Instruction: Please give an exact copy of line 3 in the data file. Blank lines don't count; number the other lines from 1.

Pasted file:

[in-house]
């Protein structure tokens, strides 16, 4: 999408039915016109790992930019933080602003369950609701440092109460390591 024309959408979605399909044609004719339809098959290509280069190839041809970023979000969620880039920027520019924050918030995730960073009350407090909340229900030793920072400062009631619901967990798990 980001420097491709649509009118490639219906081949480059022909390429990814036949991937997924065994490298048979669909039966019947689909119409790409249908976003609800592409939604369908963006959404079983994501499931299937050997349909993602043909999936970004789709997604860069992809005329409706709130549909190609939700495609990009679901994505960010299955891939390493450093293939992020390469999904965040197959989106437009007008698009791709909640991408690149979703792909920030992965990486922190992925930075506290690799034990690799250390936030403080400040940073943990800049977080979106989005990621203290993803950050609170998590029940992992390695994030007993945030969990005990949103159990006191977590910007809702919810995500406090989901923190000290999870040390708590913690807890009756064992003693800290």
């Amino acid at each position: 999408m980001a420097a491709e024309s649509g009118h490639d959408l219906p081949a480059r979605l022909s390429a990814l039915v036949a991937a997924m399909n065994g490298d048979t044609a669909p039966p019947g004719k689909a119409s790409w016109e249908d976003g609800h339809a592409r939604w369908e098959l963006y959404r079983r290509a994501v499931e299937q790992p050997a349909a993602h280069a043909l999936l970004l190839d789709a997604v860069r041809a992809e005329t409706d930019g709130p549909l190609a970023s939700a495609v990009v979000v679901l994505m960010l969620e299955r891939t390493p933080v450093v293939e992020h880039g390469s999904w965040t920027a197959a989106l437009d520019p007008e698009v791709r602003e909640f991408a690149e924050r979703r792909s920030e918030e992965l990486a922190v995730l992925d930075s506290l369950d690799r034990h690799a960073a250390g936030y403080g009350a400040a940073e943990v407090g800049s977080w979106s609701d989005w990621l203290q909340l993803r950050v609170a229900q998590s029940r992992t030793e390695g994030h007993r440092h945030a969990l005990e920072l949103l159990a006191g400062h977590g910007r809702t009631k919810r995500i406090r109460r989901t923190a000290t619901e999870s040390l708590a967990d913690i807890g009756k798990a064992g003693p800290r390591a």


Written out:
């Amino acid at each position: 999408m980001a420097a491709e024309s649509g009118h490639d959408l219906p081949a480059r979605l022909s390429a990814l039915v036949a991937a997924m399909n065994g490298d048979t044609a669909p039966p019947g004719k689909a119409s790409w016109e249908d976003g609800h339809a592409r939604w369908e098959l963006y959404r079983r290509a994501v499931e299937q790992p050997a349909a993602h280069a043909l999936l970004l190839d789709a997604v860069r041809a992809e005329t409706d930019g709130p549909l190609a970023s939700a495609v990009v979000v679901l994505m960010l969620e299955r891939t390493p933080v450093v293939e992020h880039g390469s999904w965040t920027a197959a989106l437009d520019p007008e698009v791709r602003e909640f991408a690149e924050r979703r792909s920030e918030e992965l990486a922190v995730l992925d930075s506290l369950d690799r034990h690799a960073a250390g936030y403080g009350a400040a940073e943990v407090g800049s977080w979106s609701d989005w990621l203290q909340l993803r950050v609170a229900q998590s029940r992992t030793e390695g994030h007993r440092h945030a969990l005990e920072l949103l159990a006191g400062h977590g910007r809702t009631k919810r995500i406090r109460r989901t923190a000290t619901e999870s040390l708590a967990d913690i807890g009756k798990a064992g003693p800290r390591a």